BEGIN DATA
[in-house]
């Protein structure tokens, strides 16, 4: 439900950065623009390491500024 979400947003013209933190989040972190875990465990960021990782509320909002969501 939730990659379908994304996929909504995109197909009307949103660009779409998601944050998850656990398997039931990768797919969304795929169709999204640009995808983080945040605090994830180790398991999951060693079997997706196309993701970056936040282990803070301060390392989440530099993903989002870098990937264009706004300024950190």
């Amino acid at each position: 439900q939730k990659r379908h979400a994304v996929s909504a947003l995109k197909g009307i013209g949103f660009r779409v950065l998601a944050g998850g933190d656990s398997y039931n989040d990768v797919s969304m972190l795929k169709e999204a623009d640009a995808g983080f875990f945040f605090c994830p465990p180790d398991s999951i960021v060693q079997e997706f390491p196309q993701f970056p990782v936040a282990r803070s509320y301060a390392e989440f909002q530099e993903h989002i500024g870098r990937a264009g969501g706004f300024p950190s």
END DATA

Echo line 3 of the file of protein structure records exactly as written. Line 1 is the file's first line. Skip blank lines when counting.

């Amino acid at each position: 439900q939730k990659r379908h979400a994304v996929s909504a947003l995109k197909g009307i013209g949103f660009r779409v950065l998601a944050g998850g933190d656990s398997y039931n989040d990768v797919s969304m972190l795929k169709e999204a623009d640009a995808g983080f875990f945040f605090c994830p465990p180790d398991s999951i960021v060693q079997e997706f390491p196309q993701f970056p990782v936040a282990r803070s509320y301060a390392e989440f909002q530099e993903h989002i500024g870098r990937a264009g969501g706004f300024p950190s």